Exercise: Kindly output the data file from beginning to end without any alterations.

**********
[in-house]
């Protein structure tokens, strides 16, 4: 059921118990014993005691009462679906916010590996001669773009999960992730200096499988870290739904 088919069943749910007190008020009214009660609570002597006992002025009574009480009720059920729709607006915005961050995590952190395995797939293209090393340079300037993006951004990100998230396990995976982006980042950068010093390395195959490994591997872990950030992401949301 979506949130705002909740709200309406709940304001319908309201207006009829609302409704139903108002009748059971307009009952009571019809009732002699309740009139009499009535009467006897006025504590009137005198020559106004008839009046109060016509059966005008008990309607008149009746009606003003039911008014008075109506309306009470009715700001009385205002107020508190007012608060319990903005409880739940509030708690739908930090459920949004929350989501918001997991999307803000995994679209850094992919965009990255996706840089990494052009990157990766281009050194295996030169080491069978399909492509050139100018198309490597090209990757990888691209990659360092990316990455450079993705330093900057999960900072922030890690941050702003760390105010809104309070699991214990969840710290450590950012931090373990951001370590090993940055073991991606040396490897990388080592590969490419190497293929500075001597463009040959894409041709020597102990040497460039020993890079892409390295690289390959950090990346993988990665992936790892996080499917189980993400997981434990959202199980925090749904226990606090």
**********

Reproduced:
[in-house]
């Protein structure tokens, strides 16, 4: 059921118990014993005691009462679906916010590996001669773009999960992730200096499988870290739904 088919069943749910007190008020009214009660609570002597006992002025009574009480009720059920729709607006915005961050995590952190395995797939293209090393340079300037993006951004990100998230396990995976982006980042950068010093390395195959490994591997872990950030992401949301 979506949130705002909740709200309406709940304001319908309201207006009829609302409704139903108002009748059971307009009952009571019809009732002699309740009139009499009535009467006897006025504590009137005198020559106004008839009046109060016509059966005008008990309607008149009746009606003003039911008014008075109506309306009470009715700001009385205002107020508190007012608060319990903005409880739940509030708690739908930090459920949004929350989501918001997991999307803000995994679209850094992919965009990255996706840089990494052009990157990766281009050194295996030169080491069978399909492509050139100018198309490597090209990757990888691209990659360092990316990455450079993705330093900057999960900072922030890690941050702003760390105010809104309070699991214990969840710290450590950012931090373990951001370590090993940055073991991606040396490897990388080592590969490419190497293929500075001597463009040959894409041709020597102990040497460039020993890079892409390295690289390959950090990346993988990665992936790892996080499917189980993400997981434990959202199980925090749904226990606090």